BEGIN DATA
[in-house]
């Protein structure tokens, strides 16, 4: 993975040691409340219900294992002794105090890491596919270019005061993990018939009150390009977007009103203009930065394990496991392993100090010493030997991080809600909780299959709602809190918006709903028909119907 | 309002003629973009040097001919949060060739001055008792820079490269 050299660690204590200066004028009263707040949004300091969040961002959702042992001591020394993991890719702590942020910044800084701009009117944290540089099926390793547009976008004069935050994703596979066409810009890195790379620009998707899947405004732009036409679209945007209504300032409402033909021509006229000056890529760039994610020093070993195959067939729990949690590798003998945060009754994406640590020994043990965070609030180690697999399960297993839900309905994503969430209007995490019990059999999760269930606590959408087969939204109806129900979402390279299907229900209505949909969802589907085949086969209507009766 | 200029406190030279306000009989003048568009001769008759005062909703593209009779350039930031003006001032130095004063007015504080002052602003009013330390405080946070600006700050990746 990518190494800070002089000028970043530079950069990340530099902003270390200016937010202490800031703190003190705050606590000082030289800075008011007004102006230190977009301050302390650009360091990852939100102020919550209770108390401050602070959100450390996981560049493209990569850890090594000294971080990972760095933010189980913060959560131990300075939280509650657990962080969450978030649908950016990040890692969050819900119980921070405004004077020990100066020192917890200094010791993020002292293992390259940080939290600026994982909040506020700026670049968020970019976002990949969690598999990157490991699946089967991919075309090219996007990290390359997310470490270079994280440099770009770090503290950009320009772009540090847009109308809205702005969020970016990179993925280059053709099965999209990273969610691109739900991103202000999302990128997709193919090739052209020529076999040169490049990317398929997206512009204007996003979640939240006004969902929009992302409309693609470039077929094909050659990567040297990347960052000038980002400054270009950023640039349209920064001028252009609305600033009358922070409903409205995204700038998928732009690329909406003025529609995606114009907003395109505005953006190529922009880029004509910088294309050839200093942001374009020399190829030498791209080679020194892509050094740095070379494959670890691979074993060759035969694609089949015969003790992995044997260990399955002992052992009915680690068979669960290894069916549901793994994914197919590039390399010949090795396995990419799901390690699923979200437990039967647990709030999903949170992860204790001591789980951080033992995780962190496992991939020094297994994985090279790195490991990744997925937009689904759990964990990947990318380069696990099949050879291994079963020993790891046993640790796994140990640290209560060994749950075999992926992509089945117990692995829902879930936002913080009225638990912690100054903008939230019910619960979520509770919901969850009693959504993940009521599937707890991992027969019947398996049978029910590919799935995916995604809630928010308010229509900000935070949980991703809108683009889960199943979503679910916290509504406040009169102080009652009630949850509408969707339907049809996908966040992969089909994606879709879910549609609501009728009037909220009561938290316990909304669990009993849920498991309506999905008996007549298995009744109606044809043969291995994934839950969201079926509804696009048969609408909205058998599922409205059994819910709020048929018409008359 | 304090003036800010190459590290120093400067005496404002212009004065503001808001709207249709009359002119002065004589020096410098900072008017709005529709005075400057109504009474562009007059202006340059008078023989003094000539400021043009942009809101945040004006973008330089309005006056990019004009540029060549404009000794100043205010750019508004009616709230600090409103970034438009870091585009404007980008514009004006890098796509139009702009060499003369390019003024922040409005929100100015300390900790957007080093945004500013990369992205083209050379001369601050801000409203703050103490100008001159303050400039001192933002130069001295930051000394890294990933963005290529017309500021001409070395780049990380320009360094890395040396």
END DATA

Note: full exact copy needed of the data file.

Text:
[in-house]
């Protein structure tokens, strides 16, 4: 993975040691409340219900294992002794105090890491596919270019005061993990018939009150390009977007009103203009930065394990496991392993100090010493030997991080809600909780299959709602809190918006709903028909119907 | 309002003629973009040097001919949060060739001055008792820079490269 050299660690204590200066004028009263707040949004300091969040961002959702042992001591020394993991890719702590942020910044800084701009009117944290540089099926390793547009976008004069935050994703596979066409810009890195790379620009998707899947405004732009036409679209945007209504300032409402033909021509006229000056890529760039994610020093070993195959067939729990949690590798003998945060009754994406640590020994043990965070609030180690697999399960297993839900309905994503969430209007995490019990059999999760269930606590959408087969939204109806129900979402390279299907229900209505949909969802589907085949086969209507009766 | 200029406190030279306000009989003048568009001769008759005062909703593209009779350039930031003006001032130095004063007015504080002052602003009013330390405080946070600006700050990746 990518190494800070002089000028970043530079950069990340530099902003270390200016937010202490800031703190003190705050606590000082030289800075008011007004102006230190977009301050302390650009360091990852939100102020919550209770108390401050602070959100450390996981560049493209990569850890090594000294971080990972760095933010189980913060959560131990300075939280509650657990962080969450978030649908950016990040890692969050819900119980921070405004004077020990100066020192917890200094010791993020002292293992390259940080939290600026994982909040506020700026670049968020970019976002990949969690598999990157490991699946089967991919075309090219996007990290390359997310470490270079994280440099770009770090503290950009320009772009540090847009109308809205702005969020970016990179993925280059053709099965999209990273969610691109739900991103202000999302990128997709193919090739052209020529076999040169490049990317398929997206512009204007996003979640939240006004969902929009992302409309693609470039077929094909050659990567040297990347960052000038980002400054270009950023640039349209920064001028252009609305600033009358922070409903409205995204700038998928732009690329909406003025529609995606114009907003395109505005953006190529922009880029004509910088294309050839200093942001374009020399190829030498791209080679020194892509050094740095070379494959670890691979074993060759035969694609089949015969003790992995044997260990399955002992052992009915680690068979669960290894069916549901793994994914197919590039390399010949090795396995990419799901390690699923979200437990039967647990709030999903949170992860204790001591789980951080033992995780962190496992991939020094297994994985090279790195490991990744997925937009689904759990964990990947990318380069696990099949050879291994079963020993790891046993640790796994140990640290209560060994749950075999992926992509089945117990692995829902879930936002913080009225638990912690100054903008939230019910619960979520509770919901969850009693959504993940009521599937707890991992027969019947398996049978029910590919799935995916995604809630928010308010229509900000935070949980991703809108683009889960199943979503679910916290509504406040009169102080009652009630949850509408969707339907049809996908966040992969089909994606879709879910549609609501009728009037909220009561938290316990909304669990009993849920498991309506999905008996007549298995009744109606044809043969291995994934839950969201079926509804696009048969609408909205058998599922409205059994819910709020048929018409008359 | 304090003036800010190459590290120093400067005496404002212009004065503001808001709207249709009359002119002065004589020096410098900072008017709005529709005075400057109504009474562009007059202006340059008078023989003094000539400021043009942009809101945040004006973008330089309005006056990019004009540029060549404009000794100043205010750019508004009616709230600090409103970034438009870091585009404007980008514009004006890098796509139009702009060499003369390019003024922040409005929100100015300390900790957007080093945004500013990369992205083209050379001369601050801000409203703050103490100008001159303050400039001192933002130069001295930051000394890294990933963005290529017309500021001409070395780049990380320009360094890395040396």